Archbishop Vincent Nichols of Westminster has said that travelling in a silver Mercedes to meet business leaders in London made him start questioning himself.
In a homily at a Mass with seminarians at Walsingham last weekend, he said he had asked himself if he should be following Pope Francis’s example of using older cars. “What am I doing here? What do I know about questions involving the regulation of the finance industry?” he said. “I also thought that I should be in a Ford Focus (or even a battered old Renault 4), heading off to one of the many economically deprived parts of London!”
But a phrase came to his mind, he said. “It consoled me, and also gave me a sense of identity and purpose as Canary Wharf drew near. The phrase is one often used by Pope Francis to describe our fundamental vocation, a title given to us in baptism and lived out in our own particular vocation. I am a ‘missionary disciple’. That is what I am and why I am in this car.
“This is where the Lord wants me to be. This is his initiative. So no matter how uncomfortable I feel in the silver Mercedes I am there only because he wants me there. So, this is the Lord’s business. To remember that is a great liberation.”
Archbishop Nichols also said: “Often, as a celebrant and preacher, I am quite dissatisfied. I have not spoken well. The congregation seem
restless and distracted, the servers are shuffling around behind me.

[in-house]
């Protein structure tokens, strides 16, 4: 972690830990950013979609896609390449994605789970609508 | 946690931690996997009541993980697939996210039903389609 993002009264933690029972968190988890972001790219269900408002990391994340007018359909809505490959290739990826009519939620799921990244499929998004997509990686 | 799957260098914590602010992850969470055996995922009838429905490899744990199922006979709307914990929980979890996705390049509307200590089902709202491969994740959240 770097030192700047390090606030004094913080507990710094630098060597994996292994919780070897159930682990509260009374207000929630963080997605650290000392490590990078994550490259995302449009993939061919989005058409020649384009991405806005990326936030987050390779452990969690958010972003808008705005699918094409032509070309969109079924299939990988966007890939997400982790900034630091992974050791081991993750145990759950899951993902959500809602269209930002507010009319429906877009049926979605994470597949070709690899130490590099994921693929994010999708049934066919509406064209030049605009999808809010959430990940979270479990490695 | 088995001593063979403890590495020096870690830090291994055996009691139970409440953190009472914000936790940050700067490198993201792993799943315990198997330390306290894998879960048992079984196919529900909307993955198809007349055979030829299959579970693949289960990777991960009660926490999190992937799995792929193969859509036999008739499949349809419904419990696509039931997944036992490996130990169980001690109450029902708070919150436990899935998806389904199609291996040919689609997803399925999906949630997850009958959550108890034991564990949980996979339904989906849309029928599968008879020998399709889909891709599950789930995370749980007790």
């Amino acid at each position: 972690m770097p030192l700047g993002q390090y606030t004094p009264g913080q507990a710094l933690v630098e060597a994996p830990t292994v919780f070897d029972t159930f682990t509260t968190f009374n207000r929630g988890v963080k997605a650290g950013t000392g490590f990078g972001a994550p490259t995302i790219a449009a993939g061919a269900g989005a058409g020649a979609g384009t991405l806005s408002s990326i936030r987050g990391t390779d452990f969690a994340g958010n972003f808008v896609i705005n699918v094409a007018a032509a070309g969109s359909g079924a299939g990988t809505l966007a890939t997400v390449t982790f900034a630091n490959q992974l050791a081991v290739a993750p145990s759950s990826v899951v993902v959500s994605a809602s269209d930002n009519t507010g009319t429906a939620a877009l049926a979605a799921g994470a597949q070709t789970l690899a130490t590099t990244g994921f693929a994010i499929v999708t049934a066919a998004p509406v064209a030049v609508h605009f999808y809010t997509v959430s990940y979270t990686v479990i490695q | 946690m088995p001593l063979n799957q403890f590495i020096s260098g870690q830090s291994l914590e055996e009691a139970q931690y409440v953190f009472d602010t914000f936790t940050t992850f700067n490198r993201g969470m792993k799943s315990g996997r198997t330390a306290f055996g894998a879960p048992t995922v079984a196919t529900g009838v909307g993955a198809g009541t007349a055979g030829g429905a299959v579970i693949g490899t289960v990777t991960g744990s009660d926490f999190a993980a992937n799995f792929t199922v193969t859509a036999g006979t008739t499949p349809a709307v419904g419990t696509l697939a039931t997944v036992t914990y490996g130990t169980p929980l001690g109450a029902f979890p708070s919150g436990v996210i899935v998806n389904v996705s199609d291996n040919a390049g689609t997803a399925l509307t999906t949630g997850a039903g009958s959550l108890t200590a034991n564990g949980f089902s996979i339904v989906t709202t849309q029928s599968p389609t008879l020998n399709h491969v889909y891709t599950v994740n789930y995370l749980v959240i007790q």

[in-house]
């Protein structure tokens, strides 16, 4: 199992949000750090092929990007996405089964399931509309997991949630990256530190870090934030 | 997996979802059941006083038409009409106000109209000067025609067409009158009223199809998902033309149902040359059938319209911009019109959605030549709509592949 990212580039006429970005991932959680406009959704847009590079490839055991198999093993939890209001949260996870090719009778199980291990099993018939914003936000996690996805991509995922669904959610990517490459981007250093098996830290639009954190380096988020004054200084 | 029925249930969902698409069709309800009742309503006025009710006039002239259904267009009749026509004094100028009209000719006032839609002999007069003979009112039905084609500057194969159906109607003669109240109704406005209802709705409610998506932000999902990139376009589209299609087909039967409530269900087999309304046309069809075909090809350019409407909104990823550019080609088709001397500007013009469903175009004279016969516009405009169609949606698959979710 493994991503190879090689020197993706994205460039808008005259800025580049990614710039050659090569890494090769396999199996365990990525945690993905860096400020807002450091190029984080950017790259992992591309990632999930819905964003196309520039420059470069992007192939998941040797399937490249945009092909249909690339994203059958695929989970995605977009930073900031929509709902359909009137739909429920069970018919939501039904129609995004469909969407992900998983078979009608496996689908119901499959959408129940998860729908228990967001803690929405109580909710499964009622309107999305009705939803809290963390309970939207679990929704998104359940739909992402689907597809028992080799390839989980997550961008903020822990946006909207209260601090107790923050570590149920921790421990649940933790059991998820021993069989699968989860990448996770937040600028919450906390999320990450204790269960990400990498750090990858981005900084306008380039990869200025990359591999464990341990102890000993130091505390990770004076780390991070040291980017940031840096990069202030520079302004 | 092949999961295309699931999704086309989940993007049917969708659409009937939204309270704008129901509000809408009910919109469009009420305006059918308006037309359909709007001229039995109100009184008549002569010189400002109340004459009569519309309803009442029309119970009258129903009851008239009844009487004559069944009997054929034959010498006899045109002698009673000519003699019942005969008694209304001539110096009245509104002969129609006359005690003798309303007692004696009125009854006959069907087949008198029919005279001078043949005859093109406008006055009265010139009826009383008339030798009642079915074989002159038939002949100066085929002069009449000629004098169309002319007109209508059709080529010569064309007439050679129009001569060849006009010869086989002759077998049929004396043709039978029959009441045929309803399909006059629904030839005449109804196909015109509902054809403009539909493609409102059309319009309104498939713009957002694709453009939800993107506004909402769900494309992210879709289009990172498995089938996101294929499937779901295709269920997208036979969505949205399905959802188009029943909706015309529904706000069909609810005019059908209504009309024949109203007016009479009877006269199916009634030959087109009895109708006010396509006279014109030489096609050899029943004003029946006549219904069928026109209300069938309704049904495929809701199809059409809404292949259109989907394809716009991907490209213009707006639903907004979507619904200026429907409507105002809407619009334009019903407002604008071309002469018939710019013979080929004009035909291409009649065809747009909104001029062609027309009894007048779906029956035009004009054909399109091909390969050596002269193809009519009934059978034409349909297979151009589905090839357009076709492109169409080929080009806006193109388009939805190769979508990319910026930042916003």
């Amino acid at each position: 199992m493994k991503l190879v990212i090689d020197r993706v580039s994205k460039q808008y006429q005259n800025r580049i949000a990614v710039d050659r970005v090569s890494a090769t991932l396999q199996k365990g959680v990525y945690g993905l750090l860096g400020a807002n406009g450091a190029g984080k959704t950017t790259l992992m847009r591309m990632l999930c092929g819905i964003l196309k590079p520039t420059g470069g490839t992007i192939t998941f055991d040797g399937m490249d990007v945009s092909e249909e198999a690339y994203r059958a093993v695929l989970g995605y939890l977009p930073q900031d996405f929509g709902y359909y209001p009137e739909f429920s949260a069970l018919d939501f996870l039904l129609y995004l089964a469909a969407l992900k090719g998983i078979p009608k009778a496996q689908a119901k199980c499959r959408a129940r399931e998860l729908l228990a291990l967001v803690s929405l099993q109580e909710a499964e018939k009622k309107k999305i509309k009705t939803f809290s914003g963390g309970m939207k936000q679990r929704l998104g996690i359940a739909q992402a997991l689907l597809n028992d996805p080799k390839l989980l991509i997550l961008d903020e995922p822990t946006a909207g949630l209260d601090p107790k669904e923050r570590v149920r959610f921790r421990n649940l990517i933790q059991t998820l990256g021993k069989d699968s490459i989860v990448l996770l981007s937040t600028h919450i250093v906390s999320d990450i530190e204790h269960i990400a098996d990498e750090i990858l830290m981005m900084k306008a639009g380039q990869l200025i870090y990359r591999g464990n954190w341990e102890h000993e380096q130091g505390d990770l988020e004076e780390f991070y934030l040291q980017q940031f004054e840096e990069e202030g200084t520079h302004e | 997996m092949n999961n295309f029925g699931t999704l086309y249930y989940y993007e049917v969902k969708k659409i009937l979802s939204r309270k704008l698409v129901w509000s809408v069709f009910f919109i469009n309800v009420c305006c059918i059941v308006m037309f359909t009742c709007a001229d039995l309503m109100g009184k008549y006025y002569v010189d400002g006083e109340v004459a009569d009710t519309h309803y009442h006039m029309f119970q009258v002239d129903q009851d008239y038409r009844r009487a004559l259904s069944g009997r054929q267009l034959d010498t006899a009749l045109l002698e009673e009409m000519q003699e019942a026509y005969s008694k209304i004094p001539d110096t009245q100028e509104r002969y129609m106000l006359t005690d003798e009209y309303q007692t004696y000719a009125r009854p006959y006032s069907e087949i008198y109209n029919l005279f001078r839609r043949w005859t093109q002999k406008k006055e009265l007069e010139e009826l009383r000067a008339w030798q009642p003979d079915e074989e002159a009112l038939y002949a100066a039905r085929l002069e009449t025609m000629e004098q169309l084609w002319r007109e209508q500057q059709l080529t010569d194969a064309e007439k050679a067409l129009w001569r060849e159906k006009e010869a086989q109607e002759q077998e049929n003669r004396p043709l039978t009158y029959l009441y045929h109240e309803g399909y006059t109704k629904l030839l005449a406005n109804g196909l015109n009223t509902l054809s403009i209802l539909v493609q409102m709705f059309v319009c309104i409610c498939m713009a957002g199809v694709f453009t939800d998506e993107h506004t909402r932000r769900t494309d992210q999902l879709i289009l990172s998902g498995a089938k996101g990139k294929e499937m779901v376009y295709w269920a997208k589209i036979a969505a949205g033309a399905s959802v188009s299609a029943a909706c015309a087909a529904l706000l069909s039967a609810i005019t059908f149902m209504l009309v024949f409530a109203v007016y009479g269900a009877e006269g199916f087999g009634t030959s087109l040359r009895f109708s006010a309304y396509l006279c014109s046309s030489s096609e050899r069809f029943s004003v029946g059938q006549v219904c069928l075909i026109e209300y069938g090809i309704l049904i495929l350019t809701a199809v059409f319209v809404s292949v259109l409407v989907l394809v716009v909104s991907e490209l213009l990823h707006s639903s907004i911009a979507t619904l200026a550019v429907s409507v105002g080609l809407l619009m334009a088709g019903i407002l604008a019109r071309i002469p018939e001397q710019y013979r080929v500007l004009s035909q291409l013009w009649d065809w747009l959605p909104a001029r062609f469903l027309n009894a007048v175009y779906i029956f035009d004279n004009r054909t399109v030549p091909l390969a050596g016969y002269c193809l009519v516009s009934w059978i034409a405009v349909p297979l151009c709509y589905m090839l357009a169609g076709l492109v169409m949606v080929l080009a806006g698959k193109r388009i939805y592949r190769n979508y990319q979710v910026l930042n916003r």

“But then a great peace can come to me. I am here, as a priest, at this and every Mass, to do one thing above all else. It is to lift Him up… I lift him up: his body, broken and given for us; his blood, poured out for us. And, for those moments, the church falls silent, all heads are raised and bowed. It happens.”
This article first appeared in print edition of The Catholic Herald dated 20/9/13
Having been unable to sell in churches for well over a year due to the pandemic, we are now inviting readers to support the Herald by investing in our future. We have been a bold and influential voice in the church since 1888, standing up for traditional Catholic culture and values.
Please join us on our 130 year mission by supporting us. We are raising £250,000 to safeguard the Herald as a world-leading voice in Catholic journalism and teaching. For more information from our chairman on contributing to the Herald Patron's Fund, click here
Make a Donation
Donors giving £500 or more will automatically become sponsor patrons of the Herald. This includes two complimentary print/digital gift subscriptions, invitations to Patron events, pilgrimages and dinners, and 6 gift subscriptions sent to priests, seminaries, Catholic schools, religious care homes and prison and university chaplaincies. Click here for more information on becoming a Patron Sponsor. Click here for more information about contributing to the Herald Patron's Fund